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Cover Crops Basics – What Are They – And How And Why To Use Them For A Great Garden!

A thick cover crop is one of the best things you give your garden this fall
Some of our raised row with their blanket of cover crops after last seasons tomato harvest.

Some of our raised row with their blanket of cover crops after last seasons tomato harvest.

Anyone who follows our blog regularly knows the importance we place on using cover crops in our garden. Quite simply – they are the best way to easily and inexpensively build your garden soil into super soil.  Cover crops are simple to plant, easy to maintain, and easy to incorporate into the soil in the spring.  We get so many questions to the blog on cover crops – so for today’s gardening post – we thought we would write a basic course on cover crops.


A cover crop is a specific planting of a crop like annual rye, clover, buckwheat or others that is designed to give its entire resources back to the soil. Instead of harvesting the crop – it is incorporated back into the soil to add vitality, nutrients and organic matter.


Cover crops give back tons of nutrients to the soil!

Cover crops give back tons of nutrients to the soil!

The list of benefits for cover cropping goes on and on – but there are 4 main advantages to planting one in your garden or raised beds:

1. They add tremendous amounts of organic matter and nutrition back to your soil.

2. They protect your soil from losing valuable nutrients from erosion, wind and rain

3.They significantly cut down on the amount of weeds you will have in your gardening space next year.

4. They loosen your soil, making it easier to work with each successive crop.


We like to plant or cover crops in mid to late fall – giving them enough time (a month or so) to germinate and fill in the planting rows of our garden with a thick patch of growth.  They will continue to grow until the first hard frost, at which point they will die back and turn brown for the winter.  As the soil and temps start to warm up in the spring – they too will “spring” back to life and continue to grow.  We keep ours growing until we are about ready to plant our spring crops – and then turn them over in our raised beds right before planting.


Annual Rye makes a great cover crop to feed and protect your soil

Annual Rye makes a great cover crop to feed and protect your soil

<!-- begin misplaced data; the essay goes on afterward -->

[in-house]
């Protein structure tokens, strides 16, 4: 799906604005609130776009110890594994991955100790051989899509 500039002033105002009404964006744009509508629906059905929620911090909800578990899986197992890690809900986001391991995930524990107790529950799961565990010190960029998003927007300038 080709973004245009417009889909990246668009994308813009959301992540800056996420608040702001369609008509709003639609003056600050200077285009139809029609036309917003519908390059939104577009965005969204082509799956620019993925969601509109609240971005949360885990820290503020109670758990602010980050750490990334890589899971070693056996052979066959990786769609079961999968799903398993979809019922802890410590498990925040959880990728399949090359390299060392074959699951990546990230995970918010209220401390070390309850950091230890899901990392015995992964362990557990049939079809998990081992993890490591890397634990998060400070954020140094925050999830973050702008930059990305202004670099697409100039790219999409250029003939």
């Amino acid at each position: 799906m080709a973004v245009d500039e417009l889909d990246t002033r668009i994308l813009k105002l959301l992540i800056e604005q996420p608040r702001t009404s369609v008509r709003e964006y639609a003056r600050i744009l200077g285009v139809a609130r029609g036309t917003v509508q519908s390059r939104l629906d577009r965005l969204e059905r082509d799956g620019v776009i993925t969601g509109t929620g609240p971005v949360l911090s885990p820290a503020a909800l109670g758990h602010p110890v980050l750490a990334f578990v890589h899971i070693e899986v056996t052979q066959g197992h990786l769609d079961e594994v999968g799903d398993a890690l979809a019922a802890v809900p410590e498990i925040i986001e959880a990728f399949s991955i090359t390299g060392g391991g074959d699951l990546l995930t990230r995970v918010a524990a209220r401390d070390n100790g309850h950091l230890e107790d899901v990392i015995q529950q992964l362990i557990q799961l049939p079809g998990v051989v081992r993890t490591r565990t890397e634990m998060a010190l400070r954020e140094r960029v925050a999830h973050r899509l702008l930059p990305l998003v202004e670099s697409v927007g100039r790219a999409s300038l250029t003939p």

We prefer annual rye – it sprouts fast, grows fast – and has great root structure that helps loosen the soil.  It also is fantastic at fixing nitrogen levels in your soil – making it easy for the next crop planted to absorb it into it’s roots, stems and leaves.  Annual rye is also easy to turn over with just a shovel or pitchfork.  Other good choices for cover crops are buckwheat, annual clover, and hairy vetch.  Just remember when you are selecting your seed – to make sure these are specifically for cover crops and are annual varieties.   Feed mills and garden stores are great places to buy the seed – and usually are more than happy to help out with questions and advice.


Cover crops help to eliminate weed problem in your garden -  not create them

Cover crops help to eliminate weed problem in your garden – not create them

If you are using a true annual seed like annual rye – you will not have to worry about it coming back. Most problems occur for two simple reasons – either the seed used for a cover crop was a perennial variety, or it was allowed to go to seed – at which point – the seed heads could reseed the ground below.  Both potential problems are easy to overcome – make sure you purchase your seed from a reputable seed dealer, and be clear to ask for annual varieties.  Second – if you begin to see your cover crop forming a seed head or shoot – simply mow it off and you are good to go.


The best part of planting a cover crop is the ease in which it can be done.  No need to till or dig up your soil form the past gardening season.  Simply rake it out and scatter your seeds – much like if you were spreading grass seed.  Next, gently and easily rake into the soil, water – and in about 10 to 14 days – your cover crop will be growing!